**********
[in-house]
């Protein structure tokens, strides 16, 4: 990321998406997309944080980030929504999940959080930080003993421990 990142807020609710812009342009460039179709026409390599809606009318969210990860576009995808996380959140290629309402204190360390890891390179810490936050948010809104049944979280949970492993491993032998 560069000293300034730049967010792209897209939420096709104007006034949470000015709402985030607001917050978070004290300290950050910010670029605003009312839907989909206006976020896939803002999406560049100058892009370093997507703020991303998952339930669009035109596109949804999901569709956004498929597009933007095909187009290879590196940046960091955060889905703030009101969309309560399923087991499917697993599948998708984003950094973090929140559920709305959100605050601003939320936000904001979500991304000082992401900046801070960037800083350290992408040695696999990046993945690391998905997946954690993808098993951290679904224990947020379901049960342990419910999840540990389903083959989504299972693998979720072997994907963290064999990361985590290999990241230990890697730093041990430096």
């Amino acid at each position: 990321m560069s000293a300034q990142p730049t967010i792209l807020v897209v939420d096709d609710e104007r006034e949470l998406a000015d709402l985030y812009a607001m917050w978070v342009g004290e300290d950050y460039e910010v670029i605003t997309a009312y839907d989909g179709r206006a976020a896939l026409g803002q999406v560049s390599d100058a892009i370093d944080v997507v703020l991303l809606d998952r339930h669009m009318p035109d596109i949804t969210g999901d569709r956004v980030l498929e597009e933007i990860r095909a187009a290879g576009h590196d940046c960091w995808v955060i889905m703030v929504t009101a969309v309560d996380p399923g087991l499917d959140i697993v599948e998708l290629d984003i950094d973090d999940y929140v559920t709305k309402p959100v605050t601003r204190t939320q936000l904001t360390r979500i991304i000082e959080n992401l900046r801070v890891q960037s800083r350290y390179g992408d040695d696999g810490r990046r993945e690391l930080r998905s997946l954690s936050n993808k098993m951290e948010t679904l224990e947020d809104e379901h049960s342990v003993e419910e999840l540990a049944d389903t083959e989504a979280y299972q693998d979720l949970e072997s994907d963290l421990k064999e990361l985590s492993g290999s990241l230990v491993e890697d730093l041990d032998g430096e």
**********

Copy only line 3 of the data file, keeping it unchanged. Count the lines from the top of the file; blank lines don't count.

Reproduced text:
């Amino acid at each position: 990321m560069s000293a300034q990142p730049t967010i792209l807020v897209v939420d096709d609710e104007r006034e949470l998406a000015d709402l985030y812009a607001m917050w978070v342009g004290e300290d950050y460039e910010v670029i605003t997309a009312y839907d989909g179709r206006a976020a896939l026409g803002q999406v560049s390599d100058a892009i370093d944080v997507v703020l991303l809606d998952r339930h669009m009318p035109d596109i949804t969210g999901d569709r956004v980030l498929e597009e933007i990860r095909a187009a290879g576009h590196d940046c960091w995808v955060i889905m703030v929504t009101a969309v309560d996380p399923g087991l499917d959140i697993v599948e998708l290629d984003i950094d973090d999940y929140v559920t709305k309402p959100v605050t601003r204190t939320q936000l904001t360390r979500i991304i000082e959080n992401l900046r801070v890891q960037s800083r350290y390179g992408d040695d696999g810490r990046r993945e690391l930080r998905s997946l954690s936050n993808k098993m951290e948010t679904l224990e947020d809104e379901h049960s342990v003993e419910e999840l540990a049944d389903t083959e989504a979280y299972q693998d979720l949970e072997s994907d963290l421990k064999e990361l985590s492993g290999s990241l230990v491993e890697d730093l041990d032998g430096e």